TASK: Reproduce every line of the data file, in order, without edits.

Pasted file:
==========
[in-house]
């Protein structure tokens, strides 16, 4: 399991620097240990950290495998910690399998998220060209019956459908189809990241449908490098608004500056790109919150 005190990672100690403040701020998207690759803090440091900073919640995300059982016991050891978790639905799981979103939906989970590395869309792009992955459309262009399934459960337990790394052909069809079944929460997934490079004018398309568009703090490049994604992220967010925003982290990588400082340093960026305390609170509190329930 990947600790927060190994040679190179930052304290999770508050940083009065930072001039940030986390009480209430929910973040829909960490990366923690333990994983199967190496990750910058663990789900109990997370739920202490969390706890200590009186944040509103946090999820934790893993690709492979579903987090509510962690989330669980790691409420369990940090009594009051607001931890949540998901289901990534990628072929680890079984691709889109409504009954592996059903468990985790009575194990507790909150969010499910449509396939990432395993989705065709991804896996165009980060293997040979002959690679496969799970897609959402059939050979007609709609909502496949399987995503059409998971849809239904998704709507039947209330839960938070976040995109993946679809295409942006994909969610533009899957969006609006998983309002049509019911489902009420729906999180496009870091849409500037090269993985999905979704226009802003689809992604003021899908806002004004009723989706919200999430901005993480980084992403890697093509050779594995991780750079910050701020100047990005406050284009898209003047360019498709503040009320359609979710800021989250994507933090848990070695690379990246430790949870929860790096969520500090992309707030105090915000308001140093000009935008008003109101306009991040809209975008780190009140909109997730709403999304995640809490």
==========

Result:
[in-house]
């Protein structure tokens, strides 16, 4: 399991620097240990950290495998910690399998998220060209019956459908189809990241449908490098608004500056790109919150 005190990672100690403040701020998207690759803090440091900073919640995300059982016991050891978790639905799981979103939906989970590395869309792009992955459309262009399934459960337990790394052909069809079944929460997934490079004018398309568009703090490049994604992220967010925003982290990588400082340093960026305390609170509190329930 990947600790927060190994040679190179930052304290999770508050940083009065930072001039940030986390009480209430929910973040829909960490990366923690333990994983199967190496990750910058663990789900109990997370739920202490969390706890200590009186944040509103946090999820934790893993690709492979579903987090509510962690989330669980790691409420369990940090009594009051607001931890949540998901289901990534990628072929680890079984691709889109409504009954592996059903468990985790009575194990507790909150969010499910449509396939990432395993989705065709991804896996165009980060293997040979002959690679496969799970897609959402059939050979007609709609909502496949399987995503059409998971849809239904998704709507039947209330839960938070976040995109993946679809295409942006994909969610533009899957969006609006998983309002049509019911489902009420729906999180496009870091849409500037090269993985999905979704226009802003689809992604003021899908806002004004009723989706919200999430901005993480980084992403890697093509050779594995991780750079910050701020100047990005406050284009898209003047360019498709503040009320359609979710800021989250994507933090848990070695690379990246430790949870929860790096969520500090992309707030105090915000308001140093000009935008008003109101306009991040809209975008780190009140909109997730709403999304995640809490």